marycatelli (marycatelli) wrote,

let me tell you about it!

Stuffing info into characters' mouths is one of the best way to get through exposition -- but --

It doesn't exempt you from normal considerations about dialog and characterization.

Well, not entirely.  We readers are willing to cut you a little slack as part of the convention of story-telling, having people tell us in a more organized and honest manner than in real life.  Unless the story is about piecing together what happened from the unreliable accounts of other characters, we want the info slipped in gracefully so we can get to what the story is about.

Still, there are limits.  When a character is explaining the history of something to the hero, it helps if the explainer is wise, benevolent, and personally acquainted with the hero, with reason to think well of him -- the last to keep the hero from pondering the question, "But why are you telling me this?"   Captured thieves, OTOH, have every reason to lie and deceive -- or, at least, every motive to.  (Like this.  Top panels, center and right.)

Even wise and benevolent characters have limited time and no doubt will not waste it (being wise) unless they see some purpose to using their time so.  Other characters also need motives.  Wanting to save the world is less useful than arguing with the hero, showing off, and complaining, which also give you a chance to characterize and juxtapose the difference of the characters.  Of course, a motive for one piece of information is not the motive for another; if for some reason  the thief told the hero of the thieves' guild, he would not have reasons to recount legends of its founding.  (Necessarily.  If he did it to intimidate, the legends might help, if adequately intimidating.  Then, at that point, the thief's probably exceeded the slack granted fictional characters who are moving the story along.  Yes, I've read books where believing the thief is necessary, but it's not a strong point in them.)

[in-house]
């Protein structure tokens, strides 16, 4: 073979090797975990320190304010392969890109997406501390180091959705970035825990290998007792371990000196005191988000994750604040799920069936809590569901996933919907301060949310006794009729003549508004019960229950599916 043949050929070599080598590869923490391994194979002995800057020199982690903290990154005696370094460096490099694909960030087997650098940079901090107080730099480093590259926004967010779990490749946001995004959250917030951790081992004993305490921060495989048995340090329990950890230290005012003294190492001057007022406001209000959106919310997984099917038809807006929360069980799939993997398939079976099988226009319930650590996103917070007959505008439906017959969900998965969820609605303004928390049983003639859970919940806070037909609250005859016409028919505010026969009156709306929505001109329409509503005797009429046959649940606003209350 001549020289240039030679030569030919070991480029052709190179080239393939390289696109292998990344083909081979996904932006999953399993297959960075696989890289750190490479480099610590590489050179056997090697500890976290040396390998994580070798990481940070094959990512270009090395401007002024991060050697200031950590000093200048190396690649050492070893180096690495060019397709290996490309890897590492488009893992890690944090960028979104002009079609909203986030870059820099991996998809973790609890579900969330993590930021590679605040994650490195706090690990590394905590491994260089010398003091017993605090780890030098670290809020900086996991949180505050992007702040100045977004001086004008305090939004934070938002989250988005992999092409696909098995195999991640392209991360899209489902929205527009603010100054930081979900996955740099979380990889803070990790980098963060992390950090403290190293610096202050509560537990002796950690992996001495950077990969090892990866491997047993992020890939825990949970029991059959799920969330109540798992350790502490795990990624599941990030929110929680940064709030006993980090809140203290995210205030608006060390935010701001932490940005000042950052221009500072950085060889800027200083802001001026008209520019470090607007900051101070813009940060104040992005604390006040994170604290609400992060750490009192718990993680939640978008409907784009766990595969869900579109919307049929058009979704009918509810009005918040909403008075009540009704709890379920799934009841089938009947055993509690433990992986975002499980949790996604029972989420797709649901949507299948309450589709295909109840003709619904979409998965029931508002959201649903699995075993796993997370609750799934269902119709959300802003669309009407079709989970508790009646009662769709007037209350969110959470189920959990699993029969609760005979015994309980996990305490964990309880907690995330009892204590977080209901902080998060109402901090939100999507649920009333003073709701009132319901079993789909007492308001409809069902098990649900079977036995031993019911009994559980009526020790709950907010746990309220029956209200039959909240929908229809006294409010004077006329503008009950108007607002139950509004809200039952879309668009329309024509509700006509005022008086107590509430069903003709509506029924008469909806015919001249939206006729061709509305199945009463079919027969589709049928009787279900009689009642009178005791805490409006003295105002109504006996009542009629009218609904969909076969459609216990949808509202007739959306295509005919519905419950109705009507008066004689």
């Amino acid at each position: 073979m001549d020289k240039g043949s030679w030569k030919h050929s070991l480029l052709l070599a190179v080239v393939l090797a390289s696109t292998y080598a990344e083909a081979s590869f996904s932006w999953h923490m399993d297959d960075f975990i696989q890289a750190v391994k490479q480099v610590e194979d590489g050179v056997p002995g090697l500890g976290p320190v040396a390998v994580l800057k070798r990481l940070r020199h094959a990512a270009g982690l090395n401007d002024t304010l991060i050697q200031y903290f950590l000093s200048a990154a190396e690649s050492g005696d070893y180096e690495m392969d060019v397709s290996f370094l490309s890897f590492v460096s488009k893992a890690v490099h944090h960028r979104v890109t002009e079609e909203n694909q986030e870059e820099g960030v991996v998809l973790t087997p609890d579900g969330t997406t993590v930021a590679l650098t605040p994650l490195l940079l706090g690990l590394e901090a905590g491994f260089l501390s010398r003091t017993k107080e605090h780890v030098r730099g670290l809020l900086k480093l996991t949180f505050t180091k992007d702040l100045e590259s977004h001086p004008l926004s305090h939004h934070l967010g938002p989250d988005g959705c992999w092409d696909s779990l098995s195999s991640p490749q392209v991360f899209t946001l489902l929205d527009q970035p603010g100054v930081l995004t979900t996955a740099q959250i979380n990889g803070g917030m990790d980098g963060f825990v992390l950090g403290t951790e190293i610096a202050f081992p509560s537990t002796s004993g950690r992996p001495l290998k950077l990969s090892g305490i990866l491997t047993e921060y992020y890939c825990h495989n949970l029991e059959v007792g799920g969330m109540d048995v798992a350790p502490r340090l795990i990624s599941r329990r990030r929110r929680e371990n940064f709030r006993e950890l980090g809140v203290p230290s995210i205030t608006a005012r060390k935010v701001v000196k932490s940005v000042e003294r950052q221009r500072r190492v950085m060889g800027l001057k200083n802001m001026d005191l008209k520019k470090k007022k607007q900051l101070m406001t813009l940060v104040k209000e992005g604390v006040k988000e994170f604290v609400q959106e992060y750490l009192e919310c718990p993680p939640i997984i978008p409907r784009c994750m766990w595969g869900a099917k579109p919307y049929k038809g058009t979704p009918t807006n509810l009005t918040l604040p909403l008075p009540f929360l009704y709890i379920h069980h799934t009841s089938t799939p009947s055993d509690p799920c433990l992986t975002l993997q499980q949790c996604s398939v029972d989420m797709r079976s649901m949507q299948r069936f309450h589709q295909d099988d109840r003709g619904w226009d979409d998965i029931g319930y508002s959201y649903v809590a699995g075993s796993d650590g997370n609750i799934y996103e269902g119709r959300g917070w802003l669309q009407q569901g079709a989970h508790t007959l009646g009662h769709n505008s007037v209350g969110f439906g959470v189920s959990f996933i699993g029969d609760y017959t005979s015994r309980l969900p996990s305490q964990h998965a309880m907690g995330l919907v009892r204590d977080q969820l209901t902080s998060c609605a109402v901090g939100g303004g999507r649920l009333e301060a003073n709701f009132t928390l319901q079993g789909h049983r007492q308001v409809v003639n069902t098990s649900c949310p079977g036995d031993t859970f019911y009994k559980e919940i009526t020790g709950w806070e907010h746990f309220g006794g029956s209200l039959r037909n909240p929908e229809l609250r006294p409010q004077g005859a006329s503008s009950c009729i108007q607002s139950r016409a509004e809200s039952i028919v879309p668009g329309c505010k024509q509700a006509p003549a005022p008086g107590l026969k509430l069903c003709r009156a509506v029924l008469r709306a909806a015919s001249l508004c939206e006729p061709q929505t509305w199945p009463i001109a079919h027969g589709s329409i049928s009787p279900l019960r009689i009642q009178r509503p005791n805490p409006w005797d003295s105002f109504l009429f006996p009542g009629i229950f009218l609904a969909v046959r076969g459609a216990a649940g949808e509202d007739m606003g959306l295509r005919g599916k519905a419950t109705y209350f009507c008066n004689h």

Plus, of course, the question of how the character knows what he says.  Arcane means are one thing, but many a fantasy character is capable of reciting vast stretches of history without ever having graced a schoolroom.  Oral history is far less accurate than many people think; even cultures with specially trained bards and the like don't preserve history accurately for as long as two centuries.  And what characters can only know through gossip can hardly be reliable, of course -- except when a writer is using it for info-dumping.
Tags: characterization, dialog, discovery, exposition, orchestrating characters

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